VIRGINIA’S STATE Senate Republicans have dug in their heels once again to oppose a Medicaid expansion that would extend health insurance to roughly 400,000 citizens. Their stance is impervious to public opinion, which favors expansion by large margins; at odds with many of the GOP members in the House of Delegates and in some other Republican-controlled legislatures nationwide, who have switched sides in the debate; and heedless of hard-working Virginians for whom there is no health-care alternative save the emergency room.
The Senate Republicans stood pat even though they propose no alternative. They remained unmoved even though their stance left the legislature at an impasse and at risk of a government shutdown unless a solution is found by July, having adjourned this month with no finished budget to present to the governor for his signature.
They have justified their opposition by warning that the federal government, which would pay for 90 percent of the expansion indefinitely, is an unreliable source of funding. Yet here we are, four years after that warning was first sounded in Richmond, and with Republicans in charge of the White House and Senate — and still the federal government shoulders nearly all of the cost in the 32 states (in addition to the District) that have opted for expansion. In the meantime, Virginia has turned its back not just on its own citizens but also on billions of dollars in federal spending.
Republicans have complained that the two-year budget passed by the House, which includes Medicaid expansion, does not feature sufficiently stringent work requirements. It escapes their notice that a large majority of current Medicaid recipients already work, as do an estimated 70 percent of uninsured Virginians. Nor do they mention that many of those who don’t work — college students, sole caregivers for small children, and the disabled — would be exempt from work requirements anyway.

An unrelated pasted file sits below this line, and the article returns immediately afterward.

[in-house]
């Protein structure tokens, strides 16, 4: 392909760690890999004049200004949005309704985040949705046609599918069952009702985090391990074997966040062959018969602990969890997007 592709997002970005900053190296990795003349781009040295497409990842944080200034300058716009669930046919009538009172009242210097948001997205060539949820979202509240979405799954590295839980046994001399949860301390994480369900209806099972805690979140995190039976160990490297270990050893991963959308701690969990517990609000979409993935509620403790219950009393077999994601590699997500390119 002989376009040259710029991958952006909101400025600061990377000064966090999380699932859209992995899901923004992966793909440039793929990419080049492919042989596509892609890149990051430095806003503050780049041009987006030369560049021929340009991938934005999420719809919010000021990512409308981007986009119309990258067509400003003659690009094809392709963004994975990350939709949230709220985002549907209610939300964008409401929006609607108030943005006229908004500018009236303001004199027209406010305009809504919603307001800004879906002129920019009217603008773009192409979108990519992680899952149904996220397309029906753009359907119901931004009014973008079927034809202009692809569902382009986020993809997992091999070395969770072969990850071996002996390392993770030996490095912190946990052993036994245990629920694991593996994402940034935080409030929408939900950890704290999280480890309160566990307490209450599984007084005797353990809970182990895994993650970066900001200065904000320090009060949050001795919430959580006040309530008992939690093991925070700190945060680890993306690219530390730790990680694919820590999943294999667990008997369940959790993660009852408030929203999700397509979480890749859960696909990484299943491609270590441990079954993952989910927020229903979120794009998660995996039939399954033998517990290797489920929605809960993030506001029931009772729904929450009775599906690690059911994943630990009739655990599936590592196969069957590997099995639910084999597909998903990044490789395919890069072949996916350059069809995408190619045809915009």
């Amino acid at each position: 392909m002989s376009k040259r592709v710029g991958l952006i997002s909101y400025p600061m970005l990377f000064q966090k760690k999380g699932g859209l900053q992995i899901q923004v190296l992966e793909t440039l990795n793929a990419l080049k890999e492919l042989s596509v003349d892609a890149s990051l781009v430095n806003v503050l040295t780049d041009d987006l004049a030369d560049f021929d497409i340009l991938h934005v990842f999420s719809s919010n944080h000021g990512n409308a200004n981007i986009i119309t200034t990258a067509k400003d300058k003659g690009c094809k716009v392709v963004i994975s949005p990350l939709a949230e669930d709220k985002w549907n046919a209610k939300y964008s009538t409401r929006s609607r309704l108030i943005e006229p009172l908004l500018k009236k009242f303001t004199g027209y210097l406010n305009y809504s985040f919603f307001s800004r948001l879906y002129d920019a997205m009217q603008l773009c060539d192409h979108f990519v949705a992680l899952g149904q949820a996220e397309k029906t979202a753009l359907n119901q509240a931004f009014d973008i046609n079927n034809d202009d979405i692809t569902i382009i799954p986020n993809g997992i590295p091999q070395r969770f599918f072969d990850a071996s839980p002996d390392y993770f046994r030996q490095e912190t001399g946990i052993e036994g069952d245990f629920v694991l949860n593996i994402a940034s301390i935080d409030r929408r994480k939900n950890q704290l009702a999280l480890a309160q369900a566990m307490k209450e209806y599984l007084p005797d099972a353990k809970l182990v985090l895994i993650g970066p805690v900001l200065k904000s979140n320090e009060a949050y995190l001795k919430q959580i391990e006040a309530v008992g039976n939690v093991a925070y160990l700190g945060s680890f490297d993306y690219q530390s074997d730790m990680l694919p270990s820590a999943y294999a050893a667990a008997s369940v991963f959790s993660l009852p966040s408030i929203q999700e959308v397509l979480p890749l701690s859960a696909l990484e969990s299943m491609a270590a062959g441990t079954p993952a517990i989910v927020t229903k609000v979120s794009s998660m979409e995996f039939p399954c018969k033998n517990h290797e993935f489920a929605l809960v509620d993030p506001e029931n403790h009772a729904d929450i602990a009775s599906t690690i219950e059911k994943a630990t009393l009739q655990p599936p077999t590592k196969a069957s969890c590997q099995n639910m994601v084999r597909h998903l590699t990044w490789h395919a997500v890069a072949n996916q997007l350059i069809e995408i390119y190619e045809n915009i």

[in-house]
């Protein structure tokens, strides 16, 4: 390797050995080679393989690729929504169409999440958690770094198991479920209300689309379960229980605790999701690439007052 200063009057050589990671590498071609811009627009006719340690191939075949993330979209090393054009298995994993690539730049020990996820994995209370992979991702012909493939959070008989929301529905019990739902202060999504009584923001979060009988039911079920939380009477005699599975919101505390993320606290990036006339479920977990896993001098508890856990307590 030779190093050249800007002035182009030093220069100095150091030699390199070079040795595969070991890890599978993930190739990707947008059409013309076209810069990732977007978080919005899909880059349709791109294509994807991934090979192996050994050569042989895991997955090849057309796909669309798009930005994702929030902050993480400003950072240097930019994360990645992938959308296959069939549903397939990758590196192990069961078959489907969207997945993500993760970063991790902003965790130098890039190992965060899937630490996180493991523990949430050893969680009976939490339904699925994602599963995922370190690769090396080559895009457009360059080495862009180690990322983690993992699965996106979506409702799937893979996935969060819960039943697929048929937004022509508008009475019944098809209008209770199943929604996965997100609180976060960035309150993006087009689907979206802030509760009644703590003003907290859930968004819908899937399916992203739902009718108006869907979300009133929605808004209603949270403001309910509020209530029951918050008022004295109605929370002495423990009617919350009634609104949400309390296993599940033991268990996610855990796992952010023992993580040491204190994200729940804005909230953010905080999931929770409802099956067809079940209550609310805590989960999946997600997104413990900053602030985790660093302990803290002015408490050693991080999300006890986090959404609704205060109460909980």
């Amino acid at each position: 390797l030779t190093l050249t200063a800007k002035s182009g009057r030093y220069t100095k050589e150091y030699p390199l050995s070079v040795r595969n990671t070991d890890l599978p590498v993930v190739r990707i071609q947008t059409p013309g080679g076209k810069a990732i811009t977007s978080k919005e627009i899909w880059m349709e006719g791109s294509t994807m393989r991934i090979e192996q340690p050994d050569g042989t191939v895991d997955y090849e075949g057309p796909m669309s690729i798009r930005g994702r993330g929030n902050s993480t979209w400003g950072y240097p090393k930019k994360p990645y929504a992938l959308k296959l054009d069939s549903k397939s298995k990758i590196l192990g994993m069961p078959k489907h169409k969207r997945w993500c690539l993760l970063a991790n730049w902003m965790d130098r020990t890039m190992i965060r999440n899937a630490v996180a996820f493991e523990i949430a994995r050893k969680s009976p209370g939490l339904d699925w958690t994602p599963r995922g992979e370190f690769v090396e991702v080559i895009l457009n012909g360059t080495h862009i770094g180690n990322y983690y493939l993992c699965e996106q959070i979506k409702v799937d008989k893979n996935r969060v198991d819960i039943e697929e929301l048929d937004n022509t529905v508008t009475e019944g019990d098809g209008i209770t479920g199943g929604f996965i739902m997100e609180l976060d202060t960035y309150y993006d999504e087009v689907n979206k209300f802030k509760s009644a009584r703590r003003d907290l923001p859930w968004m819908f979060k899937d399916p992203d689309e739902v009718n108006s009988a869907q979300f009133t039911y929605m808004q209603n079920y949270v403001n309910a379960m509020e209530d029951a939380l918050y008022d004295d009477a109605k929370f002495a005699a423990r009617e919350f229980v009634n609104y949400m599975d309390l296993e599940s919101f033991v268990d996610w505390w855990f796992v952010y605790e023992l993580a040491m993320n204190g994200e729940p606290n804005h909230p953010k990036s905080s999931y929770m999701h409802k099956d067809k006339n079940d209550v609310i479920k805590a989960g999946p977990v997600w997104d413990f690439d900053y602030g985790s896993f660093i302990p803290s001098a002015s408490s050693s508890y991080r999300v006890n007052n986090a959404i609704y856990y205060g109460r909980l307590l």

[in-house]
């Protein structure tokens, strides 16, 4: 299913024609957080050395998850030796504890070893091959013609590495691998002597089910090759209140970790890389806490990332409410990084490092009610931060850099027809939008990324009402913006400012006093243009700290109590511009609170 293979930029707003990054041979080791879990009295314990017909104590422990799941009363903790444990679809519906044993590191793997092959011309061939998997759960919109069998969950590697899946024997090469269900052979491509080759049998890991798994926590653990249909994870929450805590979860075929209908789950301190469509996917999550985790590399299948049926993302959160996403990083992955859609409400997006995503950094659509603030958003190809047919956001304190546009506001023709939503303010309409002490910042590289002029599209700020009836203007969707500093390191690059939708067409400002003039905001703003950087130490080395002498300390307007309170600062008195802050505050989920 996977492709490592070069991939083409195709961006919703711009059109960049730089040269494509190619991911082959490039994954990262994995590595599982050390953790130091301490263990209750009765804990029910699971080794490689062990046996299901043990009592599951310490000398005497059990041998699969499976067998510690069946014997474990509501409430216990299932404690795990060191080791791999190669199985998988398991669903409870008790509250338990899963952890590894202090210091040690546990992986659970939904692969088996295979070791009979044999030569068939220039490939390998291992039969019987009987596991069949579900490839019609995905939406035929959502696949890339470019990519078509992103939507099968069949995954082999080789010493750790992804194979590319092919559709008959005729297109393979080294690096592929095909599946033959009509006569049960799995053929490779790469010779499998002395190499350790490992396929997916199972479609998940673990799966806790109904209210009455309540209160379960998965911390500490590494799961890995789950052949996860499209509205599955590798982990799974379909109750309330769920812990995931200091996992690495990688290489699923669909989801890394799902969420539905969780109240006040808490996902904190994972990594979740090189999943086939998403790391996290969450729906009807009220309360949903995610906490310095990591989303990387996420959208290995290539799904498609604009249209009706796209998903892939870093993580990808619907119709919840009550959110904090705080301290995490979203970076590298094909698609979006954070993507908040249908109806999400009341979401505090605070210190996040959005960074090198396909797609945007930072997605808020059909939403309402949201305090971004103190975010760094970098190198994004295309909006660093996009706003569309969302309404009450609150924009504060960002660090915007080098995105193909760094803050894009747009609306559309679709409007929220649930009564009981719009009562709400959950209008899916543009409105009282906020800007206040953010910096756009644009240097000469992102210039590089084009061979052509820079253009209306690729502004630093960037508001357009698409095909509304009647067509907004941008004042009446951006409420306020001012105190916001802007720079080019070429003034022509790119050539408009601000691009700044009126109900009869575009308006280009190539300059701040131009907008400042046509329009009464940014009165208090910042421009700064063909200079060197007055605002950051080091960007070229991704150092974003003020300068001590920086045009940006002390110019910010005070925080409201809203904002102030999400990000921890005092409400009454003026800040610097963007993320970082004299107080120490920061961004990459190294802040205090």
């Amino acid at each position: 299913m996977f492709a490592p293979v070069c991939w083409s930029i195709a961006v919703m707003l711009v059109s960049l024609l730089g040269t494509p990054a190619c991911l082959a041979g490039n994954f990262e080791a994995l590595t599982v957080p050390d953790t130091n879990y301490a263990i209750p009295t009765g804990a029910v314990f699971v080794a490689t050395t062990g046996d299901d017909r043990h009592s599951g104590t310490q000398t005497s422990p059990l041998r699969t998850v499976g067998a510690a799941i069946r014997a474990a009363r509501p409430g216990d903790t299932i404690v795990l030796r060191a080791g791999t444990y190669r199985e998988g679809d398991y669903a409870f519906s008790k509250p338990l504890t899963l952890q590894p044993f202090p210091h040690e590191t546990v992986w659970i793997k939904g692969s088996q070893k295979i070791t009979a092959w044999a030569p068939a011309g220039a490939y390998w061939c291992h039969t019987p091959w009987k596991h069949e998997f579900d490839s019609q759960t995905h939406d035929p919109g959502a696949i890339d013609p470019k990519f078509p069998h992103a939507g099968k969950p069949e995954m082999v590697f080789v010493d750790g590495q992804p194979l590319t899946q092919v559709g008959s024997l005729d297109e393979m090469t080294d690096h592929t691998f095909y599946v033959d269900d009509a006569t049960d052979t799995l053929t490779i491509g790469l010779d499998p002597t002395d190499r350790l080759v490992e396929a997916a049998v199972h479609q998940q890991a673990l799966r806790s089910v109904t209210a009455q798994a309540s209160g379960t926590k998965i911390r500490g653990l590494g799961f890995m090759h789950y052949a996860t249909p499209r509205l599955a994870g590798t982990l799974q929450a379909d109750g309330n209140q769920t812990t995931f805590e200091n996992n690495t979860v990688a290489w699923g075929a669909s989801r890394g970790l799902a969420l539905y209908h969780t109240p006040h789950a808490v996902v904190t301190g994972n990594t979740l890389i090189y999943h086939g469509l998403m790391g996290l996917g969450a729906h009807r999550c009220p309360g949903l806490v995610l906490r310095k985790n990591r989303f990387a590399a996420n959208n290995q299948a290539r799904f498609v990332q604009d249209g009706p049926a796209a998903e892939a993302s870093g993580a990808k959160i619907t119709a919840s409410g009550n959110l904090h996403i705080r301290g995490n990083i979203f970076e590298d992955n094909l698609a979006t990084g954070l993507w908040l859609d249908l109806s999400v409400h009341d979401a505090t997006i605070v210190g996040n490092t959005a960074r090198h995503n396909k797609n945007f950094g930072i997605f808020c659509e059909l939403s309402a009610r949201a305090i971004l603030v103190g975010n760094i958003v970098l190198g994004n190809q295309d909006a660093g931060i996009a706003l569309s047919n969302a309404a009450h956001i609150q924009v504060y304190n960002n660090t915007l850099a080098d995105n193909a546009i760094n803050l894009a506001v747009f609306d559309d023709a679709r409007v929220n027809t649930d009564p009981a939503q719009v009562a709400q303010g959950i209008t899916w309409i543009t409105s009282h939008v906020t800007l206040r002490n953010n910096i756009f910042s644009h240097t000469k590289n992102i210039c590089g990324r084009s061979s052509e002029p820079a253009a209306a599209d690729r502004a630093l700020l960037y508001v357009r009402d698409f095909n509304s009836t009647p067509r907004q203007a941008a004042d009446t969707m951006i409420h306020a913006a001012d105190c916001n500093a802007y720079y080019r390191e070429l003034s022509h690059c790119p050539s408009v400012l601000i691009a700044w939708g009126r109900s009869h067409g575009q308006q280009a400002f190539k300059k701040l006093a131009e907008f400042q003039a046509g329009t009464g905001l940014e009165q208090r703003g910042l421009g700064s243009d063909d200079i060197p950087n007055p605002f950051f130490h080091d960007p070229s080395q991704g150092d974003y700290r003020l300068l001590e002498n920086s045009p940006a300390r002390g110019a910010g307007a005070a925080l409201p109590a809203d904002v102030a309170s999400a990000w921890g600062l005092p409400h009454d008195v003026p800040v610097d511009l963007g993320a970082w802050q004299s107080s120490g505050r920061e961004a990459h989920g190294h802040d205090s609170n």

In the GOP-controlled House of Delegates, 19 of 51 Republicans joined ranks with 49 Democrats to support an expansion that would unlock hundreds of millions of dollars in annual federal funding, yielding savings for the state that would provide raises to teachers and state workers. Yet to state Senate Majority Leader Thomas K. Norment Jr. (R-James City), that was somehow evidence not of rare bipartisanship on a contentious issue but of a failure of leadership in the lower house.
We asked another Republican, state Sen. Stephen D. Newman, who represents a district that includes Lynchburg and Roanoke County, how he justifies denying health coverage to as many as 6,500 of his own constituents. He explained he does back measures that would extend coverage to the neediest, but conceded they would cover fewer than 100 people in his district. As for others who lack coverage, he has no plan, no alternative and no vision.
Virginia refuses to cover single adults under Medicaid no matter how poor they are. It turns its back on thousands of indigent residents, including children and the disabled. Its per capita Medicaid spending is close to the bottom of the 50 states. There’s a word for a rich state whose policy suggests contempt for its least fortunate citizens: disgrace.
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